Tuesday, February 24, 2009

Good Money After Bad, Part Deaux.

I don’t know if it’s a sympathetic knee jerk reaction, or if the tentacles of Socialism are already spreading outside the Washington Beltway to inside the Houston Beltway…

Houston City Council is actually considering using your tax dollars to help pay off personal debt for some individuals who could not otherwise afford to buy a house as first-time home-buyers.

There are all sorts of caveats and conditions that must be met in order to receive dole-outs of up to $37,500 to buy homes in areas you’re not necessarily going to see advertised in The Chronicle’s Sunday Real Estate section…but still: How incensed are you to know your tax dollars could be “cleaning up the balance sheets” of some wanna-be home owners who lack sufficient credit ratings to make the grade for a first time mortgage?

Isn't the government putting people into houses they couldn't handle what got us into our current financial mess?

Thursday, February 19, 2009

Where's Robert-o?

The placement of Stanford Financial Group into receivership on Tuesday has sent shockwaves from Texas to the Virgin Islands to Washington, D.C., and back.

Depositors are scrambling for answers, a federal class action suit is already on file on behalf of 30,000 depositors, and the question of the week is a Where’s Waldo-esque search for missing billionaire Robert Allen Stanford…

Which raises the question:
If you steal $9.2-billion from unsuspecting investors, are you still a billionaire??

Tuesday, February 17, 2009

Carrot Cake Fraud

Fraud is everywhere.
First Bernie Maddoff made off with $50-billion in every body else’s money…allegedly...now Robert Stanford is being named in a complaint against Stanford Financial Group for allegedly bilking investors of $8-billion.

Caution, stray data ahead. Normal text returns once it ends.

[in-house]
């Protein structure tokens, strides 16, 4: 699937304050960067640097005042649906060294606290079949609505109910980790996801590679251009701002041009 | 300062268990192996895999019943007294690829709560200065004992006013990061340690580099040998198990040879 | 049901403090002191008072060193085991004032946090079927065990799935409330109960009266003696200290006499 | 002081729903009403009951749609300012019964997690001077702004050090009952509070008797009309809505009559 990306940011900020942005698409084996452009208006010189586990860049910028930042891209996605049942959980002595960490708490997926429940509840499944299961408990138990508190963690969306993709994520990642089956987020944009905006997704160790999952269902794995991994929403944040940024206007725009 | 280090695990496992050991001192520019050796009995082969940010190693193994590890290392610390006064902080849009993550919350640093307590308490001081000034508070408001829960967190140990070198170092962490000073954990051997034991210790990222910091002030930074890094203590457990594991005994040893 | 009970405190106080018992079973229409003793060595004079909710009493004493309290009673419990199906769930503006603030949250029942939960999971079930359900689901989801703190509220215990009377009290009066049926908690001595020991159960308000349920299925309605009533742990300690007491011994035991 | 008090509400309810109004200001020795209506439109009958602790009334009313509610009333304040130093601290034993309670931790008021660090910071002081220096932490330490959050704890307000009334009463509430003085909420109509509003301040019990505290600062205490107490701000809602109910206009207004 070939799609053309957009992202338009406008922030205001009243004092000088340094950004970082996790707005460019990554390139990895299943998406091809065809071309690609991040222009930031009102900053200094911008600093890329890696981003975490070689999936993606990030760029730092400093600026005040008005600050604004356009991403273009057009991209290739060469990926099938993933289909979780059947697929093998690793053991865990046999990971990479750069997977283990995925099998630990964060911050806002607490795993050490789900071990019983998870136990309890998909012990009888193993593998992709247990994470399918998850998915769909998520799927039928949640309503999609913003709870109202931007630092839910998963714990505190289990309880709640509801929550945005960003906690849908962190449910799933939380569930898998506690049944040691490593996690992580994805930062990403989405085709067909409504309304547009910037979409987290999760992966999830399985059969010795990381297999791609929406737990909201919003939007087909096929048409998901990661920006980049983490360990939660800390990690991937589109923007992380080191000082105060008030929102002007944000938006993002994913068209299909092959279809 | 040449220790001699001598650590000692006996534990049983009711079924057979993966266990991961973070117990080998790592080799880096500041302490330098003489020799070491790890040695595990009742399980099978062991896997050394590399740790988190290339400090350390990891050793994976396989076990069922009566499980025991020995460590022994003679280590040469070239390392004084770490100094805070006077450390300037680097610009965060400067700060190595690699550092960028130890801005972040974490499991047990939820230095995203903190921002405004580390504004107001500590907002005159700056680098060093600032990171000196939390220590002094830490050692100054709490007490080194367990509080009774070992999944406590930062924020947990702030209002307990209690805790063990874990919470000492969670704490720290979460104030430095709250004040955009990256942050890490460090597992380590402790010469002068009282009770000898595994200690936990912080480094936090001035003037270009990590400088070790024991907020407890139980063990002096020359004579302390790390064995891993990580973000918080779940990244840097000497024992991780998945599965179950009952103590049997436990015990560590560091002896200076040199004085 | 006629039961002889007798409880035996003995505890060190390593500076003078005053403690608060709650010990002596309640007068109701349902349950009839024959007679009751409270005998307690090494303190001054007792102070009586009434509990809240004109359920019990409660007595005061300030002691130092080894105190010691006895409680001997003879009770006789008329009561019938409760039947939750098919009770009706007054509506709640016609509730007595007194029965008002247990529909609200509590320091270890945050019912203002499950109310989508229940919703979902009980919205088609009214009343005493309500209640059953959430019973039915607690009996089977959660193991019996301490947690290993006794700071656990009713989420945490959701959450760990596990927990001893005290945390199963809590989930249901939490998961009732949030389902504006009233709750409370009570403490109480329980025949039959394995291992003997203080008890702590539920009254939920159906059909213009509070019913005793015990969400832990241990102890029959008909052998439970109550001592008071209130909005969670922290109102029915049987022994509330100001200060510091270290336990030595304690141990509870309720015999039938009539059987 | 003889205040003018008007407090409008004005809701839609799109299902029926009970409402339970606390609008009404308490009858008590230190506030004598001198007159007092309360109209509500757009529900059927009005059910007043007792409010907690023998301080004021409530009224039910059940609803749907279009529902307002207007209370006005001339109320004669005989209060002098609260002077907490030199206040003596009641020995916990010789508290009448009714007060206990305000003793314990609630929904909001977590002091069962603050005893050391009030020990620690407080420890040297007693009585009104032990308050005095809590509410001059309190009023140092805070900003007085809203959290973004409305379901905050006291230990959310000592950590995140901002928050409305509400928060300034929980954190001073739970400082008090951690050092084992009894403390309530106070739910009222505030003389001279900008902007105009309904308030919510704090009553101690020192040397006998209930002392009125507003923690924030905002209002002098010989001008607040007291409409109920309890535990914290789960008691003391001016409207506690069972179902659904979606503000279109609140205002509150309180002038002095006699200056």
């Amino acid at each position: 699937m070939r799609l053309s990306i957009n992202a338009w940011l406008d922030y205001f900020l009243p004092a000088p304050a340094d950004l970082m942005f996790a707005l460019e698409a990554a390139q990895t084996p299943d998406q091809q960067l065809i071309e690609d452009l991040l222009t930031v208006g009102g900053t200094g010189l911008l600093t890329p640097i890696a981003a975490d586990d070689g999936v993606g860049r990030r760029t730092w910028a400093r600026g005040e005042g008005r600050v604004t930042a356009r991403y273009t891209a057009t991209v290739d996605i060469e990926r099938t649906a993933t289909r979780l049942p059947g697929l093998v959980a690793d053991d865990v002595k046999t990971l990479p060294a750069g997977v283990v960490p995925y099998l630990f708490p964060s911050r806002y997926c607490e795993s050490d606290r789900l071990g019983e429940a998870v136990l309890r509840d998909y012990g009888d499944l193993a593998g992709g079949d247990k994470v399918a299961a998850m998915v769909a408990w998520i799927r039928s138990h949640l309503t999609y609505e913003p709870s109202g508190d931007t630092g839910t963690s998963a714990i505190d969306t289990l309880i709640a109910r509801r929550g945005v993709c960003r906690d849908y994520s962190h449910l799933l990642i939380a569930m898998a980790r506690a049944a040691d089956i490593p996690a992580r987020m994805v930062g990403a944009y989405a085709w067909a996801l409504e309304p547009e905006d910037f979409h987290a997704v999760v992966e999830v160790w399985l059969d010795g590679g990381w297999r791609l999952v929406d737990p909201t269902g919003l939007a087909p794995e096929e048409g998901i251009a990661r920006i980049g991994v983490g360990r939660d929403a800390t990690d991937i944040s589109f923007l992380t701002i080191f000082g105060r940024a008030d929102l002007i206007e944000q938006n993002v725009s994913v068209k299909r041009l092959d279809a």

Where does it all end?

On Saturday we ordered the Valentine’s Day special from the Outback Steakhouse…take-away style. Didn’t want to wait two hours for a table, and so we decided to order ahead, and eat at home without the crowd.

The Valentine’s Day Special at Outback included two steaks, two baked potatoes, two salads, that scrumptious dark bread, and two slices of their world-famous carrot cake. I needed a bib to get out of the parking lot, my mouth was watering so.

Got home and opened up the food containers…and discovered no bread and no carrot cake. Swell.
We had even tipped the kid for walking three steps out the side door and handing us the bag containing our order.

So we called the restaurant--and to be fair, they’d been trying to call us, too—and they said come back.
Come get your cake.
Sorry, but I wasn’t going to drive ten miles for a stinkin’ slice of carrot cake and a couple of bread sticks.
I have principles.

Tonight, I cooked steaks on the grill while my Bride was running errands. She stopped by the Outback and ordered a couple of baked potatoes and salads and bread, and, oh, by the way, how about those two slices of carrot cake you owe us?

No problem, quoth the manager, who even walked the food out to the car…and kept the change. Got home to discover…only one piece of carrot cake.

If I were Barack Obama, I’d nationalize Outback, since they clearly cannot keep track of what they charge folks for food vs what they’re putting in your take-away sacks. And they presume that if you pay them with a $20, anything left over from the bill is theirs to keep.
That’s not change I believe in.

Wednesday, February 11, 2009

Paper Routes and Push Button Phone Systems

According to the Houston Chronicle automated telephone system, I had "difficulty receiving my newspaper" this morning.
I had no difficulty what so ever.